What do you mean by symbols of the myth? What is the myth? what are the symbols? Why does it have to address them positively rather than negatively, objectively or in any other fashion? How would it then represent our proper,meaningful and purposeful place in this world?

        Comment by Stephen O'Donnell — July 9, 2011 @ 11:32 am

      • When supernatural elements are introduced into one of these stories, our attention is immediately piqued because we recognize that these ‘whatevers’ are not real. They represent something other than what they are. For example, a talking snake is not real. It is a symbol. But a symbol of what? Here is where the genius of myths kicks into action.

        Symbols represent something true in each of our lives. When we identify what it means in our lives, we personalize it. We in a sense become part of the story and the story becomes a part of our personal life. It also teaches us something fundamental about being human and helps us learn how to cope/deal with issues into to improve our ability to live well in spite of suffering and cruelty and death. After all, that’s the way nature is… red in tooth and claw. Life requires death. So how to deal with this? Well, there are many ways and many myths to teach us all sorts of important lessons.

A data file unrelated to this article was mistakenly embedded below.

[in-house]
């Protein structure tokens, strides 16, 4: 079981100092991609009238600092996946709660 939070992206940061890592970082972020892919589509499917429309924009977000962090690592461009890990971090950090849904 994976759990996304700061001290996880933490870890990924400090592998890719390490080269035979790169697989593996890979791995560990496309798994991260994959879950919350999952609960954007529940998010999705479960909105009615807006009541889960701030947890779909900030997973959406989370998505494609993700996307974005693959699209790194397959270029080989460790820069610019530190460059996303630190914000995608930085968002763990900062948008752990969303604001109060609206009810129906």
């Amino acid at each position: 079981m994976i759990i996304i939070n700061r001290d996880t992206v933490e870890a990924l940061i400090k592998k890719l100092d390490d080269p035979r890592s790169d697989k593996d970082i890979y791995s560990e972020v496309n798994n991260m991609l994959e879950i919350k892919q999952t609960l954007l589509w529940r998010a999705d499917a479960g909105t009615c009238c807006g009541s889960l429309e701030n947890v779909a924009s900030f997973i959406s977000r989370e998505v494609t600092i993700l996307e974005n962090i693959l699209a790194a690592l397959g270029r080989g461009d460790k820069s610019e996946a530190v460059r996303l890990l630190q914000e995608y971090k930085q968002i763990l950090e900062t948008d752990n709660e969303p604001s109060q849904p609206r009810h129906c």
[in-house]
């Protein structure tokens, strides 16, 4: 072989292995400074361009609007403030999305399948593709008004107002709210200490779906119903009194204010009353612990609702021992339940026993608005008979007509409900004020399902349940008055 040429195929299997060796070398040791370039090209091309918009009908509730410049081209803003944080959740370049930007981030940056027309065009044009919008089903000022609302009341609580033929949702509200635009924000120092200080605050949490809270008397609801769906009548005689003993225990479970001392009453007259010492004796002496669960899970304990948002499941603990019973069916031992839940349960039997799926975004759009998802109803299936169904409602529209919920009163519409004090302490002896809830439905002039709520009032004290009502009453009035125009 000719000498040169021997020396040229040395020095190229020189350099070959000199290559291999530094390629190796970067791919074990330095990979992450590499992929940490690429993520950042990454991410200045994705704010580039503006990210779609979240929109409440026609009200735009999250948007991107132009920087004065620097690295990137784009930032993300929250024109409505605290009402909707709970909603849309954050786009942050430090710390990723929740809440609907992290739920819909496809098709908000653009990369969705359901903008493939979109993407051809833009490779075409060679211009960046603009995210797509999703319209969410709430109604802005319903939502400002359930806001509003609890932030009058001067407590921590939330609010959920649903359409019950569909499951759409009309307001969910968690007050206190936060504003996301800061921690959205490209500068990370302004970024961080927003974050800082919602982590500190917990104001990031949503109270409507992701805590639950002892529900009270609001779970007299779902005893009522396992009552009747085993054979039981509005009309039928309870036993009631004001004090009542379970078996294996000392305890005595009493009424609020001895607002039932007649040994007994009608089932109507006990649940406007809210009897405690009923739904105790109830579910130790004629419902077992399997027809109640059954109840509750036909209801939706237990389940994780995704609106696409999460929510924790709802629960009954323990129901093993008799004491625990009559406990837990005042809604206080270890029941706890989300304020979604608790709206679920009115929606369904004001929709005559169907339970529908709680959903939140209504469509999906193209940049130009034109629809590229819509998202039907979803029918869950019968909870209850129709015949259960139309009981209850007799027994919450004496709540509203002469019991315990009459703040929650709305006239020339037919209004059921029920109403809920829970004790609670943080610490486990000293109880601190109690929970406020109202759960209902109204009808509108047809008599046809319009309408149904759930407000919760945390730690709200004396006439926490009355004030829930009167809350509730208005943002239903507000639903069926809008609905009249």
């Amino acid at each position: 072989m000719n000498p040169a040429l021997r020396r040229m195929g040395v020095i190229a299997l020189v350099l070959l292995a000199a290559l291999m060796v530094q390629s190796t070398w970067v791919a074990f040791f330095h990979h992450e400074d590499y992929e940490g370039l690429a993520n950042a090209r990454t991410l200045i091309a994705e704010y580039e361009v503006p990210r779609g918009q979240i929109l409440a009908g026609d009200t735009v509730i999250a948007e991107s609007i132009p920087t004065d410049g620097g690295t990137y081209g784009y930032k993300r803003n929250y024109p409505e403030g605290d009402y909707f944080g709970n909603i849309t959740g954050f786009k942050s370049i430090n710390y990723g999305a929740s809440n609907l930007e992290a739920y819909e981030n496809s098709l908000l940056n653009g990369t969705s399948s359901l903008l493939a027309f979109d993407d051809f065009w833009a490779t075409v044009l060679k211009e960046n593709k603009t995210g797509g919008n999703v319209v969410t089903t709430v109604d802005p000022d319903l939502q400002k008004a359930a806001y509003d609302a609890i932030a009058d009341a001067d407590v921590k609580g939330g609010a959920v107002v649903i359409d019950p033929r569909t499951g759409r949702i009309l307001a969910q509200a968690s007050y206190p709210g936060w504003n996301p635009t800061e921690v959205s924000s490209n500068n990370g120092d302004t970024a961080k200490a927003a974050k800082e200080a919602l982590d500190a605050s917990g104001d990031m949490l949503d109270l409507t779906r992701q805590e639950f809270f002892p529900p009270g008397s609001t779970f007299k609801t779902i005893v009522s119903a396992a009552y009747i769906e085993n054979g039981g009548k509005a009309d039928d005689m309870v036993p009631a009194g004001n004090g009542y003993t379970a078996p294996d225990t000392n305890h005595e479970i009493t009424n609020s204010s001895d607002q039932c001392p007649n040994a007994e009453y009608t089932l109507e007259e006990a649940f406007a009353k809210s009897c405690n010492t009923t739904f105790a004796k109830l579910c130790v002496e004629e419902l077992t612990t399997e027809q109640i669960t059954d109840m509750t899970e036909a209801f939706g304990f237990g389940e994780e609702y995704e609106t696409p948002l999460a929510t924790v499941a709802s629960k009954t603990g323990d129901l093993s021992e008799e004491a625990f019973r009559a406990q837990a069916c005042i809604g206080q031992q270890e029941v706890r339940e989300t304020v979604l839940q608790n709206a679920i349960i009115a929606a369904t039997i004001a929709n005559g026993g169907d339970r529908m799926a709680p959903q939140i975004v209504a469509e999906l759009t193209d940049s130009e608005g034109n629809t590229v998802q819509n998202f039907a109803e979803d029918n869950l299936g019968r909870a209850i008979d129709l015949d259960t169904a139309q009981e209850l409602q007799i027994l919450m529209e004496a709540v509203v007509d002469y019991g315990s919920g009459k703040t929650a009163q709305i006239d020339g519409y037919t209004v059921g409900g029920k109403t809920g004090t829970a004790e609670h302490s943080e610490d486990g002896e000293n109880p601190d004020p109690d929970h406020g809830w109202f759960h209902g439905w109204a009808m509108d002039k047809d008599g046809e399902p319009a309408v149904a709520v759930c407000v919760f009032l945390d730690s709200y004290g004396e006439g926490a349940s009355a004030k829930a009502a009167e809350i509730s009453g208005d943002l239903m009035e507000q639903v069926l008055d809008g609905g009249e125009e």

The myth itself is about creation… sort of the root of our beginnings in mythological terminology. It is not meant to be factual and we know it is not factual. We did not descend, for example, from a single couple. We have ample evidence to show why this is so. The First Nations people of Northern Ontario did not arise on the back of a great turtle and the West Coast natives did not crawl out of a great log. All these creation myths – and there are many behind every culture in the world – are not factual nor need they be to be valuable teaching tools. The Genesis creation myth is no different: it’s a story of origins that introduces a basic human truth: we are more powerful when we learn stuff but this comes with a cost…. a cost worth paying. To refuse our curiosity because it’s dangerous is against our human nature and leads to a false life of safety devoid of living value. And so on.